Tag Archives: people

My Interest in Organisations and how Social Media Fits in

[fr] Ce qui m'intéresse dans ces histoires d'organisations, et le lien avec les médias sociaux (du coup, aussi des infos sur mon intérêt pour ceux-ci).

I found these thoughts about organisations at the beginning of Here Comes Everybody fascinating: organisations and how they disfunction are a long-standing interest of mine, dating back to when I was a student with a part-time job at Orange. My initial interest was of course function rather than dysfunction. How does one make things happen in an organisation? What are the processes? Who knows what? It was the organisation as system that I found interesting.

Quickly, though, I bumped my head against things like processes that nobody knew of and nobody was following. Or processes that were so cumbersome that people took shortcuts. Already at the time, it seems I displayed a “user-oriented” streak, because my first impulse was to try to figure out what was so broken about those processes that people found it more costly to follow them than come up with workarounds. Or try to understand how we could tweak the processes so that they were usable. In reaction to which one manager answered “no, people must follow the processes”. I didn’t know it then, but I guess that was when I took my first step towards the door that would lead me out of the corporate world.

More recently, and I think I haven’t yet got around to blogging this, I have remembered that my initial very “cluetrainy” interest for the internet and blogging and social media really has to do with improving how people can relate to each other, access information, and communicate. The revelation I had at Lift’06 (yes, the very first Lift conference!) while listening to Robert Scoble and Hugh McLeod about how this blogging thing I loved so much was relevant to business was that it pushed business to change and humanised it. Blogging and corpepeak don’t mix well, blogging is about putting people in contact, and about listening to what is being said to you. As the Cluetrain Manifesto can be summarised: it’s about how the internet changes the way organisations interact with people, both outside and inside the organisation.

That is what rocks my boat. Not marketing on Facebook or earning revenue from your blog.

Again and again, when I talk to clients who are trying to understand what social media does and how to introduce it in their organisation, we realise that social media is the little piece of string you start pulling which unravels everything, from corporate culture to sometimes even the business model of the organisation. You cannot show the human faces of a company that treats its employees like robots. You cannot be “authentic” if you’re out there to screw people. You cannot say you’re listening if you’re not willing to actually listen.

Of course, there is the question of scale. I’ll get back to that. Personal doesn’t scale. Radical transparency or authenticity doesn’t scale. But your average organisation is so far off in the other direction…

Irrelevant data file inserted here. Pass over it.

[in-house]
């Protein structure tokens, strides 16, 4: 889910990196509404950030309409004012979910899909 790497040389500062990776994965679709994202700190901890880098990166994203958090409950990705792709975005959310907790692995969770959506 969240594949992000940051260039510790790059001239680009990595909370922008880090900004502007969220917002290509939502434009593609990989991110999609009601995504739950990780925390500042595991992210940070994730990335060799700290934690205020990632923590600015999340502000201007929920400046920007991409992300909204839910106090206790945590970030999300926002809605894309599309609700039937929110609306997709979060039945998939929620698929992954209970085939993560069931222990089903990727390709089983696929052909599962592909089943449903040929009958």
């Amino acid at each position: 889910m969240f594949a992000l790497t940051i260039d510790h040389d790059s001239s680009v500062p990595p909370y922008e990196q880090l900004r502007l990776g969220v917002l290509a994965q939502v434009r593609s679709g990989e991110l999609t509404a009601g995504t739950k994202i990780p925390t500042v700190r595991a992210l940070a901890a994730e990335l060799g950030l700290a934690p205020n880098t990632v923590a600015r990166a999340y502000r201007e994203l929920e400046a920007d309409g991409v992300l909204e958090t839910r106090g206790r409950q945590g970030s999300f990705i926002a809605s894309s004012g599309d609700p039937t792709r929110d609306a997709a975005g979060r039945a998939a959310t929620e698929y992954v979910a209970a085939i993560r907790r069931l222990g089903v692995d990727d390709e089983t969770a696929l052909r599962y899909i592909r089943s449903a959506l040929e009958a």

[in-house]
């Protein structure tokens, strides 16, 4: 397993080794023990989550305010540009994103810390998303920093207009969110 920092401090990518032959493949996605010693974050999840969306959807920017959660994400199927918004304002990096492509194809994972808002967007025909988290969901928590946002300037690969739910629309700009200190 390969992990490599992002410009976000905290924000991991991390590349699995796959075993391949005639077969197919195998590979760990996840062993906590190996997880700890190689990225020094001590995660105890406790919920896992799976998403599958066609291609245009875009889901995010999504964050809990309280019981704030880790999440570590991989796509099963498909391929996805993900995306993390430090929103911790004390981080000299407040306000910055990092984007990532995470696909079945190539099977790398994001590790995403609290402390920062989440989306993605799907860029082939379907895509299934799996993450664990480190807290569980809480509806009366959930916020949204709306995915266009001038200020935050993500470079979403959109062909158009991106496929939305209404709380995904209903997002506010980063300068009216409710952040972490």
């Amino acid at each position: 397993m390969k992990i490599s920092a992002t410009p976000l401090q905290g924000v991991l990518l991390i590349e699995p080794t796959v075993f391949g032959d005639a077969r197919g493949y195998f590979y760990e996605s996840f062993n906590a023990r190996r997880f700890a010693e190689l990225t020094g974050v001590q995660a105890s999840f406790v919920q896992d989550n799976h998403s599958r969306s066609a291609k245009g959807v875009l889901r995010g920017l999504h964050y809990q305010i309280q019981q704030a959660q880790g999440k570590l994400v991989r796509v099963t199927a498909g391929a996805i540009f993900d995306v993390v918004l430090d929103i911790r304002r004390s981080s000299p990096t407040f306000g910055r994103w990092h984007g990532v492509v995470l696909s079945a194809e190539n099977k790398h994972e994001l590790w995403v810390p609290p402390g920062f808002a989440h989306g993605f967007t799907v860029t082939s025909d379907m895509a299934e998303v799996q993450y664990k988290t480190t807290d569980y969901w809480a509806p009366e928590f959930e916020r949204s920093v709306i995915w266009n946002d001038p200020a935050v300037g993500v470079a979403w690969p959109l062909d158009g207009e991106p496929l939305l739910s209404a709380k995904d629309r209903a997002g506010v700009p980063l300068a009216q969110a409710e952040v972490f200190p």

I’ve realised that my interest lies more with organisations and forms of collaboration and group effort than with social media per se, which I see first and foremost as a tool, a means to an end, something which has changed our culture and society. I find ROWE and Agile super interesting and want to learn more about them. I have a long-standing interest in freelancing and people who “do things differently”. I’m interested in understanding how we can work and be happy, both. I’m also realising that I have more community management skills than I take credit for.

In the pile of books I brought up with me to the chalet, next to “Organisations Don’t Tweet, People Do” by my friend Euan Semple and books around freelancing there is “Delivering Happiness“, the story of Zappos, and “One From Many“, the story of VISA, the “chaordic organisation” — and “Rework” (37signals) has now joined the ranks of the “have read” books in my bookshelves.

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Posted in Connected Life, Does This Need a New Category?, My work, Personal | Tagged auchalet, cluetrain, communities, company culture, corporate culture, groups, happiness, human, My work, orange, organisations, people, Social Media and the Web | Leave a comment

A Conference Where I Hardly Knew Anybody!

I had a really lovely time at Coworking Europe — it was actually very relaxing to be at a conference where I hardly knew anybody to start with. I got to know the two people I’d already met a bit better: Ramon Suarez of BetaGroup Coworking in Brussels, and Linda Broughton who founded and ran Old Broadcasting House coworking in Leeds, and was also one of the speakers at Going Solo.

It was really a change to not have the pressure of wanting to catch up with an inordinate amount of people I already knew and liked and would end up spending only a few minutes with, as it often is when I go to my “usual” conferences Lift and LeWeb.

A conference full of “new people” is like a library full of unread books. I certainly missed out on getting to know some other great people, but I did get a chance to hang out with and get to know some really lovely people I hadn’t even heard of before coming to the conference.

I love how the world is always ready to present you with new stimulating encounters. I personally like taking the time to know people a bit and tend to hang out with the same crowd throughout the conference. This is fine if you don’t know too many people. It can be very frustrating if the people you’re not hanging out with are also people you already know and appreciate and aren’t spending time with during the one occasion in the year where you have a chance to. And then I end up writing posts like this one.